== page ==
Mathematical problems in the physics of proteins

Speaker: 

Stanislav Molchanov

Institution: 

UNCC

Time: 

Tuesday, March 6, 2018 - 3:00pm to 3:50pm

Host: 

Location: 

RH 340P

The talk will present the review of the mathematical models of the phase transitions and diffusion of the proteins.

Content.

  1. Kindergarten biophysics
  2. Physical Brownian motion
  3. Folding – unfolding phase transition
  4. Diffusion coefficient as the function of the temperature
  5. Intermediate asymptotics
  6. Diffusion with aggregation

Random Matrices with Structured or Unstructured Correlations

Speaker: 

Todd Kemp

Institution: 

UCSD

Time: 

Tuesday, April 17, 2018 - 11:00pm to 11:50pm

Host: 

Location: 

306 RH

Random matrix theory began with the study, by Wigner in the 1950s, of high-dimensional matrices with i.i.d. entries (up to symmetry).  The empirical law of eigenvalues demonstrates two key phenomena: bulk universality (the limit empirical law of eigenvalues doesn't depend on the laws of the entries) and concentration (the convergence is robust and fast).

 

Several papers over the last decade (initiated by Bryc, Dembo, and Jiang in 2006) have studied certain special random matrix ensembles with structured correlations between some entries. The limit laws are different from the Wigner i.i.d. case, but each of these models still demonstrates bulk universality and concentration.

 

In this lecture, I will talk about very recent results of mine and my students on these general phenomena:

 

Bulk universality holds true whenever there are constant-width independent bands, regardless of the correlations within each band.  (Interestingly, the same is not true for independent rows or columns, where universality fails.)  I will show several examples of such correlated band matrices generalizing earlier known special cases, demonstrating how the empirical law of eigenvalues depends on the structure of the correlations.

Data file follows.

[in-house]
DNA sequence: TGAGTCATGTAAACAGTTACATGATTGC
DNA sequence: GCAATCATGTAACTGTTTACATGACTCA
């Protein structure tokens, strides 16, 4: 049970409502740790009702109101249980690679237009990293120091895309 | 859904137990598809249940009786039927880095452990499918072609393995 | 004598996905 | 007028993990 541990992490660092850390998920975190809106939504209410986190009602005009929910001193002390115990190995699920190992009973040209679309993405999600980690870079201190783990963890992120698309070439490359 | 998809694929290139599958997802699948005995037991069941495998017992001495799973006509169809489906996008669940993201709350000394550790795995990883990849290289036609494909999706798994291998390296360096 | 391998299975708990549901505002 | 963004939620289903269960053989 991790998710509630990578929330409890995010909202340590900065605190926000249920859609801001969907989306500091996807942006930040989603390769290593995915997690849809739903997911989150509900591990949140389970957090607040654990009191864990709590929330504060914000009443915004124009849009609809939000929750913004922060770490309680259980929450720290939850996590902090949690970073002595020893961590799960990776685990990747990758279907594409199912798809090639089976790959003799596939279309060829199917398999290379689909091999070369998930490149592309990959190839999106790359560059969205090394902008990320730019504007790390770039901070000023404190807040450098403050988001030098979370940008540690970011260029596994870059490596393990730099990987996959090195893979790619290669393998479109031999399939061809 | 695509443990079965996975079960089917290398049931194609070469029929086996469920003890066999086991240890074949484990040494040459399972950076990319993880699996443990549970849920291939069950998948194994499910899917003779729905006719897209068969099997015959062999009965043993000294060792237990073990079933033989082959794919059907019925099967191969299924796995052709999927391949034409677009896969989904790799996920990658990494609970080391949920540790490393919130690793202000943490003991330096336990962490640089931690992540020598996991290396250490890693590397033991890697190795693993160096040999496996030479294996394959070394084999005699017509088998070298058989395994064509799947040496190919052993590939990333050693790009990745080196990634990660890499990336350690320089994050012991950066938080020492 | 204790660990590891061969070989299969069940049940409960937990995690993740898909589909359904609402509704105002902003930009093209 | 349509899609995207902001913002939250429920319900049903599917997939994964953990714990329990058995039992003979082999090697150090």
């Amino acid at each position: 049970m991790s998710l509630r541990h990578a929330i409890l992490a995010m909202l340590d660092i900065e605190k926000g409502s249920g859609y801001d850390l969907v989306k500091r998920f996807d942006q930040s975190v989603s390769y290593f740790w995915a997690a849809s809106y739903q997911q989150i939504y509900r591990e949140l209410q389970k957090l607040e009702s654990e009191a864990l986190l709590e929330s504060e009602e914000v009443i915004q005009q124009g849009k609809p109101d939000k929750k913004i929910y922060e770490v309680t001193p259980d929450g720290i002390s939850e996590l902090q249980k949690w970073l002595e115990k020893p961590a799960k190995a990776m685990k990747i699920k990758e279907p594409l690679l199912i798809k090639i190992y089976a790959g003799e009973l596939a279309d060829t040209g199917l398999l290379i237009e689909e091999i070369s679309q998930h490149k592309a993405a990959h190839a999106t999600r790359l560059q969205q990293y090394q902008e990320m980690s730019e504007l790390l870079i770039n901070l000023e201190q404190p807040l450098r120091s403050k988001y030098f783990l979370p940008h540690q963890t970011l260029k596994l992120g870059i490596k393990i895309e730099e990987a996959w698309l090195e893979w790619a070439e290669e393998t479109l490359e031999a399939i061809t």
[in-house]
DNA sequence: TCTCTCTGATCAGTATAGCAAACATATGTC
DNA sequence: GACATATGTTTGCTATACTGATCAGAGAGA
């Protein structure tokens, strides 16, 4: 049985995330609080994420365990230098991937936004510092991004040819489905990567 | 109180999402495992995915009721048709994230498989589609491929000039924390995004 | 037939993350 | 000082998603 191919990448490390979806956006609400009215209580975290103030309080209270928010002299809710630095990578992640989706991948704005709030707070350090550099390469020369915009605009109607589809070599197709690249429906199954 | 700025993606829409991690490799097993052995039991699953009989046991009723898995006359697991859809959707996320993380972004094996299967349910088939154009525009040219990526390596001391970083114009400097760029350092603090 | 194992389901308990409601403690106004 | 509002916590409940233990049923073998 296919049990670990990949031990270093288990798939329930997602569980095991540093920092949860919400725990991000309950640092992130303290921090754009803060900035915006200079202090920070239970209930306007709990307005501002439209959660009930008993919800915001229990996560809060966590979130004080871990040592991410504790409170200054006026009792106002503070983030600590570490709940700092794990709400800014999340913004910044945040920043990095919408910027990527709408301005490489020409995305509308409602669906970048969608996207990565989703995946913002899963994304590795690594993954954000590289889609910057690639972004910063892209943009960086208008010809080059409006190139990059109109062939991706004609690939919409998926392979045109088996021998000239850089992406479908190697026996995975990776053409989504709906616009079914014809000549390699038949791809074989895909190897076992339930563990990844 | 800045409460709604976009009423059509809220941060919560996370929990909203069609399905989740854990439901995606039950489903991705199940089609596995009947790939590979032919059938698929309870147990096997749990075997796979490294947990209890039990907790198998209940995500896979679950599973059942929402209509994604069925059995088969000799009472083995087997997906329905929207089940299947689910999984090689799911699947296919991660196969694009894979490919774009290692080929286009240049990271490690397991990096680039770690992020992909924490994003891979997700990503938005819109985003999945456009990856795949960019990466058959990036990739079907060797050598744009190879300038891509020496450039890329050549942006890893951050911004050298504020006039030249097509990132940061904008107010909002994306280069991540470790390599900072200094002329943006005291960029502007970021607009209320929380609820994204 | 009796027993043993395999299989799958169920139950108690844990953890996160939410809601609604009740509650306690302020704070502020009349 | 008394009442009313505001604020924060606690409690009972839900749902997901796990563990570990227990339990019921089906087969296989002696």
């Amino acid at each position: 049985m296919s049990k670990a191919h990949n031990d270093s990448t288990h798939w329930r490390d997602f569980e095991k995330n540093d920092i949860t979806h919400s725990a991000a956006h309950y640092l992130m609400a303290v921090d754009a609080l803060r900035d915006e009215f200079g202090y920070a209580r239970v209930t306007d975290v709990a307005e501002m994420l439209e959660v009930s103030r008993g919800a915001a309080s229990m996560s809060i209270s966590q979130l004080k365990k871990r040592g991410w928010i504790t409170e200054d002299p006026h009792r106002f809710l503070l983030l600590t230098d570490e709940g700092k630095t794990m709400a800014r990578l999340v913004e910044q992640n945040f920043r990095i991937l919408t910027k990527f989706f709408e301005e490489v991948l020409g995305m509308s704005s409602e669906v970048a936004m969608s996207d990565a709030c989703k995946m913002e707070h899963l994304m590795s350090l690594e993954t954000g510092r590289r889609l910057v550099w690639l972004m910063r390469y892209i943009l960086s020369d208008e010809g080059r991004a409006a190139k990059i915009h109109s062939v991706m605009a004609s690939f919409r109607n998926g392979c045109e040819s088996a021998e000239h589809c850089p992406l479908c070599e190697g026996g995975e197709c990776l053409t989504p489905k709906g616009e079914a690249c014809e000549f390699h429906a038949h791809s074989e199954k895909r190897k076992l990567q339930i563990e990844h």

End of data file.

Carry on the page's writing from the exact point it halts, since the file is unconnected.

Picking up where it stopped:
At the same time, I will show that concentration is a more general phenomenon, depending not on the the structure of the correlations but only on the sizes of correlated partition blocks. Under  some regularity assumptions, we find that Gaussian concentration occurs in NxN ensembles so long as the correlated blocks have size smaller than N^2/log(N).

Distribution of descents in matchings

Speaker: 

Gene Kim

Institution: 

USC

Time: 

Tuesday, February 20, 2018 - 11:00am to 12:00pm

Host: 

Location: 

RH 306

The distribution of descents in certain conjugacy classes of S_n have been previously studied, and it is shown that its moments have interesting properties. This paper provides a bijective proof of the symmetry of the descents and major indices of matchings (also known as fixed point free involutions) and uses a generating function approach to prove an asymptotic normality theorem for the number of descents in matchings.

 

Efficient algorithms for phase retrieval in high dimensions

Speaker: 

Yan Shuo Tan

Institution: 

University of Michigan

Time: 

Thursday, February 8, 2018 - 11:00am to 12:00pm

Host: 

Location: 

RH 306P

Mathematical phase retrieval is the problem of solving systems of rank-1 quadratic equations. Over the last few years, there has been much interest in constructing algorithms with provable guarantees. Both theoretically and empirically, the most successful approaches have involved direct optimization of non-convex loss functions. In the first half of this talk, we will discuss how stochastic gradient descent for one of these loss functions provably results in (rapid) linear convergence with high probability. In the second half of the talk, we will discuss a semidefinite programming algorithm that simultaneously makes use of a sparsity prior on the solution vector, while overcoming possible model misspecification.